our cardiologist gave us the heads up – brady’s case had been reviewed and deemed ready/necessary to have surgery. we should be hearing from the scheduler to get something on the books in the coming months (this was april). right on cue, the scheduler calls to get brady’s heart surgery scheduled. i had done some research on the 3 CT surgeons at CHOA and had my heart set on one of them, but would have been comfortable with 2 of the 3. of course, as our luck would have it, we can only be scheduled with the one CT surgeon i know least about – dr. shaw. here is how that conversation went:

“are all of the dates you offered to us with dr. shaw?”

“yes.”

“are dr. kanter or dr. subi available at all?”

“no.”

“okay then. looks like we are going to have to go with dr. shaw.”

“great.” (lots of details said) “you will get to meet with dr. shaw on brady’s pre-op day to have any questions you might have answered. since brady’s surgery is on a monday, his pre-op day will be on the friday before. if his surgery date changes, his new pre-op will be the day before surgery.”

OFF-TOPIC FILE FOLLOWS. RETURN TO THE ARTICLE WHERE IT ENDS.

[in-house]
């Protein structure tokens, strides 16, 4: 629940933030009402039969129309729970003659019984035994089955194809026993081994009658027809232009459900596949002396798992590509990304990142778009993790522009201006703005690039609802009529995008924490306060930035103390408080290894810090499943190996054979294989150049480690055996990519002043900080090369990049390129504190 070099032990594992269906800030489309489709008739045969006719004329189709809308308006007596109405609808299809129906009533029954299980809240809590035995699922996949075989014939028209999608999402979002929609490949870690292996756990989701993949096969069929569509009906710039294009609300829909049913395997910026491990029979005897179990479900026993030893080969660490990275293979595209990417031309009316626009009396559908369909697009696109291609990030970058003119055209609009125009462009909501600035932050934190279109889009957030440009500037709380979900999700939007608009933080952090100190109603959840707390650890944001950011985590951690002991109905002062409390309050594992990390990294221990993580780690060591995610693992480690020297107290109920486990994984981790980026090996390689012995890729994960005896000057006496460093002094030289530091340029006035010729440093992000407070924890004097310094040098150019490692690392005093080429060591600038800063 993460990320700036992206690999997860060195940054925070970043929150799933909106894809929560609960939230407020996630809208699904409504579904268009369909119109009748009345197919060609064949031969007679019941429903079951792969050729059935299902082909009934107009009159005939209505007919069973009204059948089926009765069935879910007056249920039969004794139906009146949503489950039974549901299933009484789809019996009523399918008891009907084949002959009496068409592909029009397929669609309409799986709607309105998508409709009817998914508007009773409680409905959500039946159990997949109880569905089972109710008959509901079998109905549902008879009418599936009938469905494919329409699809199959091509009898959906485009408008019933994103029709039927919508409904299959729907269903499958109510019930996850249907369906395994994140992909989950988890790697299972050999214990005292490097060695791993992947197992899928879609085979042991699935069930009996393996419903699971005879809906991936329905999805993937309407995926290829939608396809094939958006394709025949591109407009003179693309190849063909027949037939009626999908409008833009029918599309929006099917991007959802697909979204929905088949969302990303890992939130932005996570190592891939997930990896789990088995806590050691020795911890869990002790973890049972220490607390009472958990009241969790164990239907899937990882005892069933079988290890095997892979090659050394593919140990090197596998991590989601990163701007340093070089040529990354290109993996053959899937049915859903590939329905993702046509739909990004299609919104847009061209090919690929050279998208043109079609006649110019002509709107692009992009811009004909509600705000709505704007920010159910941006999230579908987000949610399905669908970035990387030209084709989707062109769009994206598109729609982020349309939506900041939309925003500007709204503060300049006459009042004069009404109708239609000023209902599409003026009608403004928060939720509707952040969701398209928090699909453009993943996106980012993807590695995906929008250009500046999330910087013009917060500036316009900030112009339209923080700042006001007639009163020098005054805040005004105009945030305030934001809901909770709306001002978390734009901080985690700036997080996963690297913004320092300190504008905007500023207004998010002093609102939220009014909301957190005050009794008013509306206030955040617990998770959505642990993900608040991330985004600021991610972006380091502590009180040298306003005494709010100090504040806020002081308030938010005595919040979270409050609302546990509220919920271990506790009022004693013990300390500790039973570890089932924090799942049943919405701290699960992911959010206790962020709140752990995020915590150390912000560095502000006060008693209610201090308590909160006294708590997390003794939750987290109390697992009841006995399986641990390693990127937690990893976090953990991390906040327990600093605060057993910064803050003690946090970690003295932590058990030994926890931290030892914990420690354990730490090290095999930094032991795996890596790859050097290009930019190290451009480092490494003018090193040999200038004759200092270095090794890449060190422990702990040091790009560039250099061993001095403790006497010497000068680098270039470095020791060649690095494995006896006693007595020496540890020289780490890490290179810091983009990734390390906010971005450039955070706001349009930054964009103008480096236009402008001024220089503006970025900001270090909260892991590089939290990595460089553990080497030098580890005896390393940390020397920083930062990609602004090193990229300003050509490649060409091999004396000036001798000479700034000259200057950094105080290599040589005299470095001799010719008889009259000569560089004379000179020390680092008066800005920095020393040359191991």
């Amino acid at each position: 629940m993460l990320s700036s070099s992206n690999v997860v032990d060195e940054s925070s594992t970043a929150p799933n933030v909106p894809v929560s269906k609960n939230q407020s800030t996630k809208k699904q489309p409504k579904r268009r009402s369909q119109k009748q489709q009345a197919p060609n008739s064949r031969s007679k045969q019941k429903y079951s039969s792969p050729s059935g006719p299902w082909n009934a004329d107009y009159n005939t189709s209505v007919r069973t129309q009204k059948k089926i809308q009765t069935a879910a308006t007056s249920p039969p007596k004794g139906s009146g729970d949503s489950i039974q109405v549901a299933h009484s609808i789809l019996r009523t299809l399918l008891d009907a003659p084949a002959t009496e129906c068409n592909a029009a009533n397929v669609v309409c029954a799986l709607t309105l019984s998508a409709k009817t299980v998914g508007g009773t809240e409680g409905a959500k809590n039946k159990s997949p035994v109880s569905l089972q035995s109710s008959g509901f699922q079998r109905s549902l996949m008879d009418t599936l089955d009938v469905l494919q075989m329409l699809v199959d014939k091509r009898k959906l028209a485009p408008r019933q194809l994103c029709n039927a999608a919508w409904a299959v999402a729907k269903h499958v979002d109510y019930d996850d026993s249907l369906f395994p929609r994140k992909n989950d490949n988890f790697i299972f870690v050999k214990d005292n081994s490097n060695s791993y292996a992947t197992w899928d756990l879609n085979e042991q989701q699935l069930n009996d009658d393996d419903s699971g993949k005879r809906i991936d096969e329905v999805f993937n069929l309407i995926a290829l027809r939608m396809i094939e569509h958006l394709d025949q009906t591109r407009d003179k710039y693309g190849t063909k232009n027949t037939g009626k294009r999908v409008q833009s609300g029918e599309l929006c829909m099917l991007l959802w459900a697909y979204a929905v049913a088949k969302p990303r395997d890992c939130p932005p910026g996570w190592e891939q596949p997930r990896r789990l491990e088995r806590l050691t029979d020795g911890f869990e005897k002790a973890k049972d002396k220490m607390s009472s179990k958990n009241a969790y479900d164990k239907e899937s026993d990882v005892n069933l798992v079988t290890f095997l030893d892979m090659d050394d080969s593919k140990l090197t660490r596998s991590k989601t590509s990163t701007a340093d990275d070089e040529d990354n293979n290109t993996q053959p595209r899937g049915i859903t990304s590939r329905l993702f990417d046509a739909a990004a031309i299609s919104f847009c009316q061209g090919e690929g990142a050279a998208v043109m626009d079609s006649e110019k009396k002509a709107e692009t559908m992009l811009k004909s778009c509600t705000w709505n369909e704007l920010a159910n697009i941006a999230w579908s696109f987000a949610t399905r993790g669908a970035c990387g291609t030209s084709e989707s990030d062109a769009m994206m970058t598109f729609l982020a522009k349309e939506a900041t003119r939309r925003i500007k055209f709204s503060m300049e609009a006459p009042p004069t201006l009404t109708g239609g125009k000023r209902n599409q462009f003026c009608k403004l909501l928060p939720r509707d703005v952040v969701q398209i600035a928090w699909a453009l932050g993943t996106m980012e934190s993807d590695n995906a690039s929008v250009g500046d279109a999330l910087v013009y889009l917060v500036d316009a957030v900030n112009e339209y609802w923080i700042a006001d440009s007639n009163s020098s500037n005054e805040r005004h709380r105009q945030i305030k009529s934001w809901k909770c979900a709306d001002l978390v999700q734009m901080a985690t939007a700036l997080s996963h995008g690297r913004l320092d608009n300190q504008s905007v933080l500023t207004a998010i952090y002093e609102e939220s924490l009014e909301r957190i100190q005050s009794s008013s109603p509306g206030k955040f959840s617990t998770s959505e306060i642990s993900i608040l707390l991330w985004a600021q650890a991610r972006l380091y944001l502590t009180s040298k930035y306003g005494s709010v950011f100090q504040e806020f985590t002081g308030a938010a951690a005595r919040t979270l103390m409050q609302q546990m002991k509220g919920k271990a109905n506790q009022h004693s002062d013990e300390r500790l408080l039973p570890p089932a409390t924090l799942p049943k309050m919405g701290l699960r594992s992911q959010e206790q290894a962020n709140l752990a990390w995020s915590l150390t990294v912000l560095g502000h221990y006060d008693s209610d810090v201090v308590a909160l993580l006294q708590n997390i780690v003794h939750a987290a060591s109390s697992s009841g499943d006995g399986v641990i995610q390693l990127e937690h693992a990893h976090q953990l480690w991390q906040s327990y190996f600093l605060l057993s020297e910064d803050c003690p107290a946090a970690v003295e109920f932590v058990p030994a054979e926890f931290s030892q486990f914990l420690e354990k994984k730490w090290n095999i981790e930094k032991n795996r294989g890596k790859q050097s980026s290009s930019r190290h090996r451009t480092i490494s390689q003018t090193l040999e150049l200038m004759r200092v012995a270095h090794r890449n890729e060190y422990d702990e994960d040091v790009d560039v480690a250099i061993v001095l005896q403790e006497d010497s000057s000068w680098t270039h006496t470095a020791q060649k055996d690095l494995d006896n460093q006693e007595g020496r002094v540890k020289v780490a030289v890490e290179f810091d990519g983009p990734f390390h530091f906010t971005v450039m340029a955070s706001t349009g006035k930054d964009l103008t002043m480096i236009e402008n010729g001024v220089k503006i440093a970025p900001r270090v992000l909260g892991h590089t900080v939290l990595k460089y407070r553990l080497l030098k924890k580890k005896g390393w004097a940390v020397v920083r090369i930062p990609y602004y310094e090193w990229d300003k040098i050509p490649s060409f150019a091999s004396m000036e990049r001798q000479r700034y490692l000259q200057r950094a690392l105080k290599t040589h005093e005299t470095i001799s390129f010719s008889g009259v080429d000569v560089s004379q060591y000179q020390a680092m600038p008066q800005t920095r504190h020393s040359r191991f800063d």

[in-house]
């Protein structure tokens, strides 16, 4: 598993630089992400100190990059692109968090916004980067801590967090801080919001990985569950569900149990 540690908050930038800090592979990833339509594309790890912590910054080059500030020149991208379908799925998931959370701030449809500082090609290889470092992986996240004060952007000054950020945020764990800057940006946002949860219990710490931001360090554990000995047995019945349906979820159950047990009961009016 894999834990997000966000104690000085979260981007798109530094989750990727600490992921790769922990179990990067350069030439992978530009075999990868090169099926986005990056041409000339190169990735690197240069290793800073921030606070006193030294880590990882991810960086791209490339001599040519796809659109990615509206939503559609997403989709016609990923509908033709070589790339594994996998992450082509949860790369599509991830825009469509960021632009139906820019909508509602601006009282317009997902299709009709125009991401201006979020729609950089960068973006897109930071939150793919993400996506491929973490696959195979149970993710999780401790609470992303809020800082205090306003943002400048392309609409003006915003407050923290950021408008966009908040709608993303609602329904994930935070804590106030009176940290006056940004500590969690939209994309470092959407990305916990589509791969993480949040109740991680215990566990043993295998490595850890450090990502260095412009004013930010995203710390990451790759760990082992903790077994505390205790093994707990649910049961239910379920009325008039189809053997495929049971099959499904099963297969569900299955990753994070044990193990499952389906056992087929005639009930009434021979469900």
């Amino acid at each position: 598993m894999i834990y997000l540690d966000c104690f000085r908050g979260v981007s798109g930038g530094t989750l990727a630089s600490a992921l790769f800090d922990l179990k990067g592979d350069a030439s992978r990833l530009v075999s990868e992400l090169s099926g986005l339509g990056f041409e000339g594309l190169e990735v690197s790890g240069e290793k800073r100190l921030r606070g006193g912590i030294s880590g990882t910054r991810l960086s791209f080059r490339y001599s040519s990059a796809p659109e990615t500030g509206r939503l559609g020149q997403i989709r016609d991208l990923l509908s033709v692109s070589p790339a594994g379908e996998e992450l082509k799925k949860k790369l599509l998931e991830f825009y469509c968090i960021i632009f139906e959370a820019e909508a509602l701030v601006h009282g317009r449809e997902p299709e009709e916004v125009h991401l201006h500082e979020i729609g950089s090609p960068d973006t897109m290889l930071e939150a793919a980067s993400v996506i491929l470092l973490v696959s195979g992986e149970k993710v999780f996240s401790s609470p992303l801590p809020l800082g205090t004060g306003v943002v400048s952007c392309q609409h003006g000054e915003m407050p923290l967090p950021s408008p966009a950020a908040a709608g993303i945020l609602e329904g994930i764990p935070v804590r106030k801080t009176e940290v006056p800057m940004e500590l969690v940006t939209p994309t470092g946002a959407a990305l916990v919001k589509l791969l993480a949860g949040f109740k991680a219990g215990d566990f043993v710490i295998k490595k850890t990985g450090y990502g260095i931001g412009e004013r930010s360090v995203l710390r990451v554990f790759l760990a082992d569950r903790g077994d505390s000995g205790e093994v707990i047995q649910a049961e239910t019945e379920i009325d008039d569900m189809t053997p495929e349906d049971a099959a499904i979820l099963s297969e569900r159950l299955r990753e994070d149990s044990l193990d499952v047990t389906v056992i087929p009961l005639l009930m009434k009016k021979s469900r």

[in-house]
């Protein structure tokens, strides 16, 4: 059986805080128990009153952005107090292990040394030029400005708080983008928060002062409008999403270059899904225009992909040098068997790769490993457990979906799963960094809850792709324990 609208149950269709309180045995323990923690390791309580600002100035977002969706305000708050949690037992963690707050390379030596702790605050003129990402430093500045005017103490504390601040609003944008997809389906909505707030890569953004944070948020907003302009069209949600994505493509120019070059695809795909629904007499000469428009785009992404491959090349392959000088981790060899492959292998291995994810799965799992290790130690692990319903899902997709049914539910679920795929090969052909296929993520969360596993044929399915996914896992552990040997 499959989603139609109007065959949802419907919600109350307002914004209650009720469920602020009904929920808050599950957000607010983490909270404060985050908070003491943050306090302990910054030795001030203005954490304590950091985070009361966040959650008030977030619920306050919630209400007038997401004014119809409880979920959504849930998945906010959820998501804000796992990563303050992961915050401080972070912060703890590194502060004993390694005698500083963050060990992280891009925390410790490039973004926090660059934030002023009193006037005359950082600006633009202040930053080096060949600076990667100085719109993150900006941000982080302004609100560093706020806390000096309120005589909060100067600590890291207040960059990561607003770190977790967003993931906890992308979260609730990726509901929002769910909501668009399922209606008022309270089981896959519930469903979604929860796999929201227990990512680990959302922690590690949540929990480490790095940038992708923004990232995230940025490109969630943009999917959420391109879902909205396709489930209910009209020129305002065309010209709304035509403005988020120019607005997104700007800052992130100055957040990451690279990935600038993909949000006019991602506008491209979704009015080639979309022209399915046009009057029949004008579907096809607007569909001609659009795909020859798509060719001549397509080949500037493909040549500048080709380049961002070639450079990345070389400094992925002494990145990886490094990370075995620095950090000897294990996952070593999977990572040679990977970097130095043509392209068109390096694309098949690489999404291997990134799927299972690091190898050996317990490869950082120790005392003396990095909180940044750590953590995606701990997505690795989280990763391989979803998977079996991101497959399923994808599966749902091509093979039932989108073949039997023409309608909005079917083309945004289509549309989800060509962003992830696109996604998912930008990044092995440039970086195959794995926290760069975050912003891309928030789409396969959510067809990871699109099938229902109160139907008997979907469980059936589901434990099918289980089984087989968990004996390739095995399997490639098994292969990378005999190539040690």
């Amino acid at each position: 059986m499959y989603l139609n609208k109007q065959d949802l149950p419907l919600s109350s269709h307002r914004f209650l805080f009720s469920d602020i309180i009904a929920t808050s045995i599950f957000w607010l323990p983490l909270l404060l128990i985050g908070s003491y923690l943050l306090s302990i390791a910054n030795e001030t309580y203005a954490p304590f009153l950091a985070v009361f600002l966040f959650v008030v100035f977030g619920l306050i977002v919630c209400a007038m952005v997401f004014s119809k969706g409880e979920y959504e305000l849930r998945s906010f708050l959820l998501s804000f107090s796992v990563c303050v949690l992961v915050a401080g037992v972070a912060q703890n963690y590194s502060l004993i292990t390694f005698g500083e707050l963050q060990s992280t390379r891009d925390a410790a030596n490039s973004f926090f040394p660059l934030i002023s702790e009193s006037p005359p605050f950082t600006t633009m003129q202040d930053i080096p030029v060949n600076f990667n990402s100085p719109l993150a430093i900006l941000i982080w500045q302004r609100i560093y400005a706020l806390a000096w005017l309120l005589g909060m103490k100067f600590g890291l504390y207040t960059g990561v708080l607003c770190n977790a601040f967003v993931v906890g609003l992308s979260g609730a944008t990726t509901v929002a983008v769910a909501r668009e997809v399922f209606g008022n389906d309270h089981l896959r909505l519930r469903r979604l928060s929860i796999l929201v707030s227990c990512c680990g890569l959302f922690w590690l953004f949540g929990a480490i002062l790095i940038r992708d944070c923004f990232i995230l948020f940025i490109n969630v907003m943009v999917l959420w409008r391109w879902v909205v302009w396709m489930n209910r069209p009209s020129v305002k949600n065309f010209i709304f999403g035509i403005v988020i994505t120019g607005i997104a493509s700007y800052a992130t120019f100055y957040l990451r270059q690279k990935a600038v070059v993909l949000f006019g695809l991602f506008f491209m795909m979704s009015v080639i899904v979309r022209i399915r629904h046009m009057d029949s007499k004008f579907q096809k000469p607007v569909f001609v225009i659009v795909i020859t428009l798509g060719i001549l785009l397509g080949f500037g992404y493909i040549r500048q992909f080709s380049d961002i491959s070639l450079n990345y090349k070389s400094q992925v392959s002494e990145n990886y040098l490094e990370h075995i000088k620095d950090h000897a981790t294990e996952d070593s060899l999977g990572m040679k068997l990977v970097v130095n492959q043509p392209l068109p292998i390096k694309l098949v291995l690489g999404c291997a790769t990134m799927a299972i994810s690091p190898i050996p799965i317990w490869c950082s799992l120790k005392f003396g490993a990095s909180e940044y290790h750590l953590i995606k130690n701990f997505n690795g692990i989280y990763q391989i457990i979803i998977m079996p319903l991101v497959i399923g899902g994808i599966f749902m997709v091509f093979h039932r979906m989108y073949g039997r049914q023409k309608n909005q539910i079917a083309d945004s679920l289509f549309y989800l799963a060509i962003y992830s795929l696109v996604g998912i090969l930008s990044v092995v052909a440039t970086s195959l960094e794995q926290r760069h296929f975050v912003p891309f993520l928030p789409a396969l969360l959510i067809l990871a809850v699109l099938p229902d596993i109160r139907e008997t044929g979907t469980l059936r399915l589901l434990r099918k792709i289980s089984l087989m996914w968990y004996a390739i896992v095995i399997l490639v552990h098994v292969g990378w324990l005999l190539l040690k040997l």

i’m sorry. HOLD THE PHONE. you want me to ask any questions i might have for the surgeon on the DAY BEFORE my son’s open heart surgery?? no. that’s not how this is going to work. it will NOT work for me. honestly, how could it work for anyone? if we are not comfortable with the surgeon, we need to have time to find one. the day before surgery does not give us enough time to adequately prepare and feel comfortable. back to the conversation.

“meeting with dr. shaw the day before surgery will not work for me. can we schedule a consultation with him as soon as possible?”

scheduler says, “oh yes of course! you can meet with him whenever you want. he does all consultations on tuesdays. let me pull up his schedule to see when we have his next available.”

why would they not offer this information to everyone? why do i have to ask? i can’t possibly be the only parent who feels this way, yet i bet most parents take the “day before” option because it’s the only thing mentioned or offered. this is one example of how the healthcare system is flawed.